Tuesday, September 4, 2012

Book Review: Meat Eater by Steven Rinella

When I get together with my dad and brother at hunting camp, a.k.a. my brother's house in NY, there is one thing that occurs every time. We tell hunting stories. We reminisce and you can almost see our necks swell from the stories of bucks of yore. Sharing these stories make us feel good, keep us sane, and make us smile. Hunting stories are great and sharing them keeps the memories alive! It helps us feel alive as well.

Another way to tell a story is through video and that is how I was introduced to Steven Rinella. As a hunter and writer, he was the center of The Wild Within on the Travel Channel. His new show, MeatEater on The Sportsman Channel, is also a great show. I can honestly say that when his frst show aired, I wasn't sure what to expect. It turns out that Steven is a dedicated hunter who doesn't think he is better than anyone else and from what I can gather is a pretty darn good cook.

Steven took his background in writing and wrote Meat Eater: Adventures from the Life of an American Hunter. In the book, he shares his life as a hunter. There is hunting and trapping and the relationships he forged along the way. How he holds his brothers high on a pedestal and lives to be in the outdoors. His words are a collection of adventures that show humanity and a dedication to the hunt.

Now, it's no secret that I hold hunters on television to a higher level, especially guys like Steven Rinella. I have scrutinized he and his shows before on my blog. There was the time I challenged his hunting ethics and another time where I highlighted a safety issue in his archery set up. Now before you burn me at the stake, I make errors like everyone else. I just feel that when you share hunting experience with the public via a television show, you should take great care with what is shown. Wouldn't you agree?

In getting back to the review, overall I think Meat Eater is an excellent read. Steven shares his adventures, mishaps and success in a very honest way. The stories are captivating and the side notes he regresses to are either great stories unto themselves or recipes I must try. Steven not only has a great way of sharing, but he has a sarcastic side that is brought out in the book. I appreciate that in someone and I am glad he shared that side of himself.

Steven takes you back to his roots through an almost historical record of how he learned to hunt, fish and trap. The tales of battling having to go to school, the weather or posted property brought back many memories from when I was young. Steven and I have something in common in the fact that we moved from the country where we could hunt and fish as much as we liked to a big city (he to NYC and me to LA). Now we work our tails off to get into the outdoors, to hunt and fish, and we love the challenge.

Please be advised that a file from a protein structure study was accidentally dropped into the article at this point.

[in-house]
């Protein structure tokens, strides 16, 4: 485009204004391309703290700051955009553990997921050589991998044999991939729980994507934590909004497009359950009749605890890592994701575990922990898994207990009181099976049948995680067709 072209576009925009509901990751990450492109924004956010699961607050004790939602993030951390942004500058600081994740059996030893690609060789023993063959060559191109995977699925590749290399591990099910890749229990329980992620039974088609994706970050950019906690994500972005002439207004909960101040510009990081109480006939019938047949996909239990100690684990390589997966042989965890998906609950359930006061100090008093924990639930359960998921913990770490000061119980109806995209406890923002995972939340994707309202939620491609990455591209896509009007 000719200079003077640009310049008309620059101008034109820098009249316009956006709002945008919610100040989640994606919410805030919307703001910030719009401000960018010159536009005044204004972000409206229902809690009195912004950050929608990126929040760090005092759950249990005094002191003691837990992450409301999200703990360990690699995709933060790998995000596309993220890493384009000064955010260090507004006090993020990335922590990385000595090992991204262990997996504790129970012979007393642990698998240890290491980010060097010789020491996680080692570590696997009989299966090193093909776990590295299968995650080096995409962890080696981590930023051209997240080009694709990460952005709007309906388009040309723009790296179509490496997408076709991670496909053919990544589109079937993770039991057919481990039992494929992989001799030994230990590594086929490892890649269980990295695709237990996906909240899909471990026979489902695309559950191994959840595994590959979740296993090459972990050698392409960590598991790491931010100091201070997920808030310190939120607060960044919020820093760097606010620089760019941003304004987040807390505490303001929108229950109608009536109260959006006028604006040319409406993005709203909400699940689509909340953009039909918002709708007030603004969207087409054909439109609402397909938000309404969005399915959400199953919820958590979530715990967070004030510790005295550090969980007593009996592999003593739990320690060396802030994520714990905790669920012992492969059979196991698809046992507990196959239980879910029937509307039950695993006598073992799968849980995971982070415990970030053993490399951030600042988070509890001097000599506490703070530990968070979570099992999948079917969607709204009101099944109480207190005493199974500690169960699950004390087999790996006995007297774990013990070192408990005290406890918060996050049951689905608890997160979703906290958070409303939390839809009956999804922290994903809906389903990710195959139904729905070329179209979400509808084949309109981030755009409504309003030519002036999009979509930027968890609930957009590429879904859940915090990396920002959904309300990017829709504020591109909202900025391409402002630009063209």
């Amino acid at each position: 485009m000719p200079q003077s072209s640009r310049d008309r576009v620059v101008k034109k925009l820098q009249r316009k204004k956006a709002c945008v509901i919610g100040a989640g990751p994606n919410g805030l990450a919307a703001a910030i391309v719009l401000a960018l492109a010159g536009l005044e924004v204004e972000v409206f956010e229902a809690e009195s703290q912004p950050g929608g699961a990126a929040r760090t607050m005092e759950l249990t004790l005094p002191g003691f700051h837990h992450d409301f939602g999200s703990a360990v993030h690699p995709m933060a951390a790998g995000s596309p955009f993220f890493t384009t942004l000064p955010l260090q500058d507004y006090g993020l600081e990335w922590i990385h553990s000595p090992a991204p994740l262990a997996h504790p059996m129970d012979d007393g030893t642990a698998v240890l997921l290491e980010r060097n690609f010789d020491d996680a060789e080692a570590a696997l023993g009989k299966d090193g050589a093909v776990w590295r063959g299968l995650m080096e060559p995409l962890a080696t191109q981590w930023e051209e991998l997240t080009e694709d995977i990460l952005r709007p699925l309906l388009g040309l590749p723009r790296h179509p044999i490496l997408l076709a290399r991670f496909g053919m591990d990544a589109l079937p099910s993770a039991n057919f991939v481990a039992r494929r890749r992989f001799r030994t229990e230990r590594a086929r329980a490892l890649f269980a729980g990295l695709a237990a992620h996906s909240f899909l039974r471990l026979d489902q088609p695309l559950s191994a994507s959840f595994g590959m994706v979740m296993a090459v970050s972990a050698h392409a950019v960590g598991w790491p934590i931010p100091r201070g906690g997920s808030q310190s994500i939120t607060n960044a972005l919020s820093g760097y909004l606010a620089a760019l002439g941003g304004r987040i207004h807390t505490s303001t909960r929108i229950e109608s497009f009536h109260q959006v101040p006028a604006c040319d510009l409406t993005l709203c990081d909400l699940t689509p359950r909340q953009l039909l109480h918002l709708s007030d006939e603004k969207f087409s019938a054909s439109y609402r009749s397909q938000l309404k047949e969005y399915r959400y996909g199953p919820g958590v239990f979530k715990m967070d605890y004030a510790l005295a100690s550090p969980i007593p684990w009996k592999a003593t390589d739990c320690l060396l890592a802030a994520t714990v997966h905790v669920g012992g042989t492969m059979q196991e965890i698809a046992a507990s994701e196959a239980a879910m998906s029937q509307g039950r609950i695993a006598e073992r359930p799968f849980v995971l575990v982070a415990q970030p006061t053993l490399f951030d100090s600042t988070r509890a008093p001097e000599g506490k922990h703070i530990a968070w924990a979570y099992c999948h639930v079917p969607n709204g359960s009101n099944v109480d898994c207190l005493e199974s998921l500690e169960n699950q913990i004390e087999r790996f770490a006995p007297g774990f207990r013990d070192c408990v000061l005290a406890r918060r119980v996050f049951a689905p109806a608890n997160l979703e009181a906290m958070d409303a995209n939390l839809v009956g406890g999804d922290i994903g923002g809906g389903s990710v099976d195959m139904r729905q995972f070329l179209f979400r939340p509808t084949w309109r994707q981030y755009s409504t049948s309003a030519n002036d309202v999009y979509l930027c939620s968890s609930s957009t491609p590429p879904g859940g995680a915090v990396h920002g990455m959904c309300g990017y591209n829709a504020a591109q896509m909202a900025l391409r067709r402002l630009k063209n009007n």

Here is where I am sure I will stand out among my fellow hunting bloggers and book reviews. In Meat Eater, I do feel there was bit too much emphasis placed on killing animals for profit and the take of animals out of season. For a first time hunter to be reading this, I feel they might get the wrong idea and think it's OK to start plugging away at anything that moves. Sure, this is where my own personal background comes through, but my family hunted for the meat. We also hunted to take care of nuisance animals that would hinder farming in some way. Anyone who knows me knows how much I despise poaching. Reading certain portions of this book did anger me. The discussion of 'camp meat' is a good example. The illegal poaching in California infuriates me and the fact that poachers destroy our deer populations around them for camp meat is why. There have been many other instances regarding poaching that I have been very vocal about and I will not shy away from it.

Despite my opinion above, I really enjoyed reading Meat Eater. I was drawn into it. I felt at home with the writing and family dynamic. I also like the way Steven rolls out a story. The way he gives the background of a certain situation and just tells it like it is, or how some of the stories give life to other stories of their own merit and then back again to the original point. While it may seem a little ADD and annoying to some, I felt it was exactly how many of us share our stories with one another. We start one story that branches off on a tangent and a new story is created.

There is something to be said for a guy who fills his freezer with the animals he kills with plans to serve them up as dinner in the future.  Steven hunts for his meat in the outdoors and not in the frozen food section of the supermarket. I admire and respect that in any hunter.

Even with my scrutinizing and acute opinions tossed in, I definitely recommend reading Meat Eater. It will both fill you like the warmth of a good scotch and chill you to your core like an ice bath in December. It is an open invitation for everyone to see a hunter as more than just a killer. I can almost guarantee that if you are a hunter or fisherman, Meat Eater will keep you entertained. If you aren't either one, it will be very honest about hunting and will not bore you. Pick up a copy (on sale staring today), read it and judge it for yourself.

1 comment:

  1. Definitely glad I read this, and I agree that poaching out of season is despicable.